Monday , 27 May 2024

The Indianapolis 500 Newbie Guide

It is almost 25 years since Nigel Mansell stunned the racing world by announcing that he would be ditching Formula 1 for Indy cars, despite taking a dominant championship. Mansell-mania spread to the United States as a result, and the global interest in Indycar racing, the championship and especially the crown jewel event – the Indianapolis 500 skyrocketed.

In a way, history is repeating itself with Fernando Alonso, as Alonso-mania is stealing all of the headlines in sport at the moment – both sides of the pond. Lots of fans from Europe and around the world have started to pay interest in this event solely because of the two-time world champion. Indy, however, is like nothing us Europeans are likely to see this side of the pond now. Therefore, this Indianapolis 500 Newbie Guide should hopefully be of use.

Introducing the Field of 33

Traditionally (a word which is going to be mentioned a lot here), Indy has featured a staggering 33 starters. In front of them will be four left-hand turns, across two and a half miles of tarmac, walls and the famous yard of bricks. The winner will be the driver who completes 200 laps of the famous speedway before anybody else does. 200 laps of a 2.5 mile oval is why it is called the Indianapolis 500, unsurprisingly.

The race will begin with a rolling start, with the drivers lined up in eleven rows of three. There are some familiar and unfamiliar names in the field, which has been elaborated on earlier. Seven previous winners will be in the field, as well as four rookies and a further three series champions without an Indy 500 victory to date. Alonso has some stiff competition.

The cars

All drivers will use a Dallara DW12 chassis, with an enhanced bodykit from their engine supplier (Honda or Chevrolet). The engines used are 2.2-litre twin-turbocharged V6 units, which are limited to 575bhp on the speedways. Drivers have a six-speed gearbox, and will run on Firestone tyres.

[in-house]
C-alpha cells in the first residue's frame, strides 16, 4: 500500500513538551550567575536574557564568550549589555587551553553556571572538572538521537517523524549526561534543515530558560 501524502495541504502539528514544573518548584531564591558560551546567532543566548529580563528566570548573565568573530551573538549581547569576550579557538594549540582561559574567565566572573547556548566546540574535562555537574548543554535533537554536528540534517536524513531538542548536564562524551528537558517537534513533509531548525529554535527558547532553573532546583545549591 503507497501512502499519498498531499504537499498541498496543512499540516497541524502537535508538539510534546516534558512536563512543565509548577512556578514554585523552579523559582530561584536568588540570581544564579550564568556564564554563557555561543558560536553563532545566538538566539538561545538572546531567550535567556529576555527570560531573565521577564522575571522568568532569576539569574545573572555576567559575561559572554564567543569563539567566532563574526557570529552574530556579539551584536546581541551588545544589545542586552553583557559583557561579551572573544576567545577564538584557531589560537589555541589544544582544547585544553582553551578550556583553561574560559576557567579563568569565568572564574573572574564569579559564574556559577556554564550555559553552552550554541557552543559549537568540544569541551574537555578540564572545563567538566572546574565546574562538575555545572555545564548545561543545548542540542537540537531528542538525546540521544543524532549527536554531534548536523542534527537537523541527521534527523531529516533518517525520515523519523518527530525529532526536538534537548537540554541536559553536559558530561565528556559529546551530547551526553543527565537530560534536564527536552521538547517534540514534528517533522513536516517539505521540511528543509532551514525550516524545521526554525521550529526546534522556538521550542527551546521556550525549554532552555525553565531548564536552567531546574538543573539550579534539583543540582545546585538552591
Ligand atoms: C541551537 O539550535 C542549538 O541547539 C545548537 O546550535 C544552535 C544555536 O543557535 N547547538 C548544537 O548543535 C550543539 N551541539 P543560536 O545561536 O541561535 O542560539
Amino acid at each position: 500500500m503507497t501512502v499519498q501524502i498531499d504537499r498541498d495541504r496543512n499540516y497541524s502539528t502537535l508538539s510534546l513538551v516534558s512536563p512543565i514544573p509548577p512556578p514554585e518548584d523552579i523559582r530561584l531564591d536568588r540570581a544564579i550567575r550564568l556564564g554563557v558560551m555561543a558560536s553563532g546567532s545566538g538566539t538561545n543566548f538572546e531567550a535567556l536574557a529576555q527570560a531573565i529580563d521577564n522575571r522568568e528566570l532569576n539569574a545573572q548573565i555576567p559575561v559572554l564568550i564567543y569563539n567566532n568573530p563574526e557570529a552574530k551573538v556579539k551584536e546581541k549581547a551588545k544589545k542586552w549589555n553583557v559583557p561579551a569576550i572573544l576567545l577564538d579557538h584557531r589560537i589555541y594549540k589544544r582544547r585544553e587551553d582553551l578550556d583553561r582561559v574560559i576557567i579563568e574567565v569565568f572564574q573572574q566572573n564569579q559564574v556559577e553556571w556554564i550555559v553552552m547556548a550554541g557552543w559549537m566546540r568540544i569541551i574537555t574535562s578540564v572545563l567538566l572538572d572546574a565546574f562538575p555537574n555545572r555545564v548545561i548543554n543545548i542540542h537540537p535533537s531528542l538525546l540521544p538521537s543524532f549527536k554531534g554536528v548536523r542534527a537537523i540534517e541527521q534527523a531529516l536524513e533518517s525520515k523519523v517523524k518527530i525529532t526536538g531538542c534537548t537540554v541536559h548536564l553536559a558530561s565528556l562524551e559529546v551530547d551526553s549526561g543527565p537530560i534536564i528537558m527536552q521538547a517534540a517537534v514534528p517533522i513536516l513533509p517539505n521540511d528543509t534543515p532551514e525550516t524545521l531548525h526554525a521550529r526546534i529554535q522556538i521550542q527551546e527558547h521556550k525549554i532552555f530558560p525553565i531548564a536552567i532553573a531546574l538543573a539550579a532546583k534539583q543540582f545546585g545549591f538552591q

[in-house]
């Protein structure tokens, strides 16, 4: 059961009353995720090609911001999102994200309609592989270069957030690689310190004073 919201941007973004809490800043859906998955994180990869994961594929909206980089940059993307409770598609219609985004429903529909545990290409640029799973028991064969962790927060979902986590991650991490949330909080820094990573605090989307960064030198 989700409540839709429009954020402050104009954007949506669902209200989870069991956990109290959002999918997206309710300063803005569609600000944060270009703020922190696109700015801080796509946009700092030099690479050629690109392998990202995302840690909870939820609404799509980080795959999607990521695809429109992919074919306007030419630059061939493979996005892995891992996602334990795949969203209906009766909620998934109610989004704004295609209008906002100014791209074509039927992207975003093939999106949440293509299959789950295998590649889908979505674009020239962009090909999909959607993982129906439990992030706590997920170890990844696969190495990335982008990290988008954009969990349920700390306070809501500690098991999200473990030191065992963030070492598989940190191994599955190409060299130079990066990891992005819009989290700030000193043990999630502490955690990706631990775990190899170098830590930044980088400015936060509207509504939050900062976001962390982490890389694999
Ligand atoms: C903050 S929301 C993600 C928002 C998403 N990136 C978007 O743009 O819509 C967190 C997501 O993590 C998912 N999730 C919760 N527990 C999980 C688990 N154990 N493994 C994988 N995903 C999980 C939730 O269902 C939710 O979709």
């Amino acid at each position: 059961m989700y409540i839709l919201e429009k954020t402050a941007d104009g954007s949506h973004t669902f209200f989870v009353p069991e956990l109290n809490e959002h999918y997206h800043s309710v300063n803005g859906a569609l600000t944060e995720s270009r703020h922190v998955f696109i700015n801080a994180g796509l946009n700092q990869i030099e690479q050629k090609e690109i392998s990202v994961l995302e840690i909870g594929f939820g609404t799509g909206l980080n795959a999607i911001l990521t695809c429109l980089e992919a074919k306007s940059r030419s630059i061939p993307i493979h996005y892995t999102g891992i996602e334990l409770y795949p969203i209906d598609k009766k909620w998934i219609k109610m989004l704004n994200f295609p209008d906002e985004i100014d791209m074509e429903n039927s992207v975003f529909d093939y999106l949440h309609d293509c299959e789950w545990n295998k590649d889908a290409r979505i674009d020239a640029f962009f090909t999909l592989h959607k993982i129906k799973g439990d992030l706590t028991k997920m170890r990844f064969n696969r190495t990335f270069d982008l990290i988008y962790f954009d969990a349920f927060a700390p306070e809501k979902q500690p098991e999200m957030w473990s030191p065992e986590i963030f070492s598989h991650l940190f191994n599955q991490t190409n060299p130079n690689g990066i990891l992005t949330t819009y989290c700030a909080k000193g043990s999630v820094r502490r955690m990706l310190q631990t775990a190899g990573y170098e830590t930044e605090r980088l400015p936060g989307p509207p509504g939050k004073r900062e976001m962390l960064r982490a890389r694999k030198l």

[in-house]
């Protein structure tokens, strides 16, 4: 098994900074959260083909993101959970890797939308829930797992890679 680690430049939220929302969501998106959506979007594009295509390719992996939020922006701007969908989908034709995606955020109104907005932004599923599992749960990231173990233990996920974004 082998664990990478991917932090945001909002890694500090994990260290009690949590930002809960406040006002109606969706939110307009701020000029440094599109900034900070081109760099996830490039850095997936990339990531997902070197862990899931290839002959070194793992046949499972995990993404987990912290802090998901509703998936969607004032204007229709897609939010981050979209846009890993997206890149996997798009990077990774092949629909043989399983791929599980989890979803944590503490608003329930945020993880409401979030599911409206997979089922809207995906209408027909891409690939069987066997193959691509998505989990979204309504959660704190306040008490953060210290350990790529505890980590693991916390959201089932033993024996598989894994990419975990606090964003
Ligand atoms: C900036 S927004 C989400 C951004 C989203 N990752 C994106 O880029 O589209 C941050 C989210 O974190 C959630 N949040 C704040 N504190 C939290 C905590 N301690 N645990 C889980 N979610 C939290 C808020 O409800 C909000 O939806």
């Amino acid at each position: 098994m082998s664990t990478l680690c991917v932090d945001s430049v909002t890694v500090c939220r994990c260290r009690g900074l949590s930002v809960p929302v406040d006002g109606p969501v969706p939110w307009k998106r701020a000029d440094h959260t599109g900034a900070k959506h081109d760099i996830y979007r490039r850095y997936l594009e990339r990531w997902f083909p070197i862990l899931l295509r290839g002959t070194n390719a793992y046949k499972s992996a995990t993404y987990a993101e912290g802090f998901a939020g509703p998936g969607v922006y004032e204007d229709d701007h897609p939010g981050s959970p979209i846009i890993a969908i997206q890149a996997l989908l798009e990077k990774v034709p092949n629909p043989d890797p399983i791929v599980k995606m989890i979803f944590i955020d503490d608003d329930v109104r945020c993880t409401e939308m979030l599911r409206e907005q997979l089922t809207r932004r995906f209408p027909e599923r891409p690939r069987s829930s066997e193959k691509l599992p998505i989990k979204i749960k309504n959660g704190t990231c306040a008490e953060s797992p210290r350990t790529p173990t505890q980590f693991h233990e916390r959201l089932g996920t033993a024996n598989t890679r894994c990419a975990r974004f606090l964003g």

There is a lot of practice in preparation for the big race – two weeks of it in fact. Average Speeds are usually measured as opposed to time. Because fastest laps often occur in the slipstream, the charts are usually not particularly reliable when it comes to interpreting who is where. Different teams and drivers will also run different programmes through the month, and at different times too. Some teams will spend much of the first week focusing on getting the car up to speed before focusing on qualifying, before getting the car perfect for raceday. Managing traffic is something which is worth learning in practice, as this management is massively important.


This system is complicated. Qualifying takes place across two days. The first day determines which drivers will be locked into either positions one through to nine, or between positions 10 and 33. On the first day, each competitor is given up to three seven lap runs (of which laps three, four, five and six are timed). However, making a second or a third attempt will void your previous run. So there is a lot of strategy involved even as far as the first part of qualifying.

The top nine from Saturday advances to the pole position shootout. Each driver is given another run with what happened on the day previous wiped. Those locked into positions 10 and 33 can obviously not qualify higher than 10th, whilst the top nine from Saturday will be the ones fighting for the pole position, and cannot qualify any lower than ninth.


The build-up, and traditions

The traditions surrounding the 500, including a number of events which take place before the race begins, emphasise what this race means for the American people. This is their showpiece event, and a lot happens before the green flag flies. There is a real sense of patriotism during the pre-race ceremonies.